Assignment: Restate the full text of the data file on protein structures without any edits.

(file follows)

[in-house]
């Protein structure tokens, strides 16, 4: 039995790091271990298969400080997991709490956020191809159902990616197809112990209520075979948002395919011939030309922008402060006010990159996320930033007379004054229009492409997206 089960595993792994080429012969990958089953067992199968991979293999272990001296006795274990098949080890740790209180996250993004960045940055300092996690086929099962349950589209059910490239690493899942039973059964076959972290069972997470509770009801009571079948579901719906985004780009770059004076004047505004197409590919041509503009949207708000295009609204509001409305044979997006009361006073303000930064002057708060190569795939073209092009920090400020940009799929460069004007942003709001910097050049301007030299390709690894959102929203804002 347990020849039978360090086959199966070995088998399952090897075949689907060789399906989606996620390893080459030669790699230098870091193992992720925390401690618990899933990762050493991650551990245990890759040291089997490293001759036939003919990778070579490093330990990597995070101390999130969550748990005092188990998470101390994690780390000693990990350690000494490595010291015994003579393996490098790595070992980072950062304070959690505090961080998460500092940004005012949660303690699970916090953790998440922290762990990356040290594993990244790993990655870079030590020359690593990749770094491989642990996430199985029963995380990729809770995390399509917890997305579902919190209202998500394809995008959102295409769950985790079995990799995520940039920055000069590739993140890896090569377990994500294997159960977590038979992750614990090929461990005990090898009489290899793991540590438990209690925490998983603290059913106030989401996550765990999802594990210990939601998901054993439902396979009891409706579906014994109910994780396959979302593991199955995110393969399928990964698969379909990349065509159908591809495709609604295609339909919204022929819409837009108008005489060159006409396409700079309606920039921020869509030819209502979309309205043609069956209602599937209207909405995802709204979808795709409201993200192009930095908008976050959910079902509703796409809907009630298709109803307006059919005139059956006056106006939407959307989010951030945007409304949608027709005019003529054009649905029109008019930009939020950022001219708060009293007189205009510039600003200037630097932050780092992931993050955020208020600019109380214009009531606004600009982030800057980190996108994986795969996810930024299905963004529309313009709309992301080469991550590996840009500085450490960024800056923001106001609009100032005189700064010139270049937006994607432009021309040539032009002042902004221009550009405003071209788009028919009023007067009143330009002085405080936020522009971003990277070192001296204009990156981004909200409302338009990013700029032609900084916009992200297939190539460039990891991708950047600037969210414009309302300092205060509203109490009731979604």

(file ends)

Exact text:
[in-house]
């Protein structure tokens, strides 16, 4: 039995790091271990298969400080997991709490956020191809159902990616197809112990209520075979948002395919011939030309922008402060006010990159996320930033007379004054229009492409997206 089960595993792994080429012969990958089953067992199968991979293999272990001296006795274990098949080890740790209180996250993004960045940055300092996690086929099962349950589209059910490239690493899942039973059964076959972290069972997470509770009801009571079948579901719906985004780009770059004076004047505004197409590919041509503009949207708000295009609204509001409305044979997006009361006073303000930064002057708060190569795939073209092009920090400020940009799929460069004007942003709001910097050049301007030299390709690894959102929203804002 347990020849039978360090086959199966070995088998399952090897075949689907060789399906989606996620390893080459030669790699230098870091193992992720925390401690618990899933990762050493991650551990245990890759040291089997490293001759036939003919990778070579490093330990990597995070101390999130969550748990005092188990998470101390994690780390000693990990350690000494490595010291015994003579393996490098790595070992980072950062304070959690505090961080998460500092940004005012949660303690699970916090953790998440922290762990990356040290594993990244790993990655870079030590020359690593990749770094491989642990996430199985029963995380990729809770995390399509917890997305579902919190209202998500394809995008959102295409769950985790079995990799995520940039920055000069590739993140890896090569377990994500294997159960977590038979992750614990090929461990005990090898009489290899793991540590438990209690925490998983603290059913106030989401996550765990999802594990210990939601998901054993439902396979009891409706579906014994109910994780396959979302593991199955995110393969399928990964698969379909990349065509159908591809495709609604295609339909919204022929819409837009108008005489060159006409396409700079309606920039921020869509030819209502979309309205043609069956209602599937209207909405995802709204979808795709409201993200192009930095908008976050959910079902509703796409809907009630298709109803307006059919005139059956006056106006939407959307989010951030945007409304949608027709005019003529054009649905029109008019930009939020950022001219708060009293007189205009510039600003200037630097932050780092992931993050955020208020600019109380214009009531606004600009982030800057980190996108994986795969996810930024299905963004529309313009709309992301080469991550590996840009500085450490960024800056923001106001609009100032005189700064010139270049937006994607432009021309040539032009002042902004221009550009405003071209788009028919009023007067009143330009002085405080936020522009971003990277070192001296204009990156981004909200409302338009990013700029032609900084916009992200297939190539460039990891991708950047600037969210414009309302300092205060509203109490009731979604």